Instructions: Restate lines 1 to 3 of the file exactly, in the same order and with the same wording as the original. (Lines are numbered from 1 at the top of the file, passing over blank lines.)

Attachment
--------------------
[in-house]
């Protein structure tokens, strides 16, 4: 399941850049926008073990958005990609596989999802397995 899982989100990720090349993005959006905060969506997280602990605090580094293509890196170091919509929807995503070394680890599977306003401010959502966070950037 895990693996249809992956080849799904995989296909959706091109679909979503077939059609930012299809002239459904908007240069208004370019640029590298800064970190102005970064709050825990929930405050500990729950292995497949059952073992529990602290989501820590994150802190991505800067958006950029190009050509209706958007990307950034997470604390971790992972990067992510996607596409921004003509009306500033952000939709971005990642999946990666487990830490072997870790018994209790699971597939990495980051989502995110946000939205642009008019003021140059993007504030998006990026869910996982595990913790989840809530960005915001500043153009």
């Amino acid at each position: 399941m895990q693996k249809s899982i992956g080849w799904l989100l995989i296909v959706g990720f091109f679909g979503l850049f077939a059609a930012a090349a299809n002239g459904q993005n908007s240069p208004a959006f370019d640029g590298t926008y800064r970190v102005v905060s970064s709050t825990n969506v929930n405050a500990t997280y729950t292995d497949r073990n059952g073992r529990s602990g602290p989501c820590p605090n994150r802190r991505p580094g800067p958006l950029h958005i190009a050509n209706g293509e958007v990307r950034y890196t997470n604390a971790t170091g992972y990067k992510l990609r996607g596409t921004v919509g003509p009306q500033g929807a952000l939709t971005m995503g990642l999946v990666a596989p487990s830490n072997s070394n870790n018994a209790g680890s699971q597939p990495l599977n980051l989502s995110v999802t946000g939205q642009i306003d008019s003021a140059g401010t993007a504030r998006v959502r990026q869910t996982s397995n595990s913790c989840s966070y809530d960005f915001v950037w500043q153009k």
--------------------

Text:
[in-house]
């Protein structure tokens, strides 16, 4: 399941850049926008073990958005990609596989999802397995 899982989100990720090349993005959006905060969506997280602990605090580094293509890196170091919509929807995503070394680890599977306003401010959502966070950037 895990693996249809992956080849799904995989296909959706091109679909979503077939059609930012299809002239459904908007240069208004370019640029590298800064970190102005970064709050825990929930405050500990729950292995497949059952073992529990602290989501820590994150802190991505800067958006950029190009050509209706958007990307950034997470604390971790992972990067992510996607596409921004003509009306500033952000939709971005990642999946990666487990830490072997870790018994209790699971597939990495980051989502995110946000939205642009008019003021140059993007504030998006990026869910996982595990913790989840809530960005915001500043153009």
């Amino acid at each position: 399941m895990q693996k249809s899982i992956g080849w799904l989100l995989i296909v959706g990720f091109f679909g979503l850049f077939a059609a930012a090349a299809n002239g459904q993005n908007s240069p208004a959006f370019d640029g590298t926008y800064r970190v102005v905060s970064s709050t825990n969506v929930n405050a500990t997280y729950t292995d497949r073990n059952g073992r529990s602990g602290p989501c820590p605090n994150r802190r991505p580094g800067p958006l950029h958005i190009a050509n209706g293509e958007v990307r950034y890196t997470n604390a971790t170091g992972y990067k992510l990609r996607g596409t921004v919509g003509p009306q500033g929807a952000l939709t971005m995503g990642l999946v990666a596989p487990s830490n072997s070394n870790n018994a209790g680890s699971q597939p990495l599977n980051l989502s995110v999802t946000g939205q642009i306003d008019s003021a140059g401010t993007a504030r998006v959502r990026q869910t996982s397995n595990s913790c989840s966070y809530d960005f915001v950037w500043q153009k």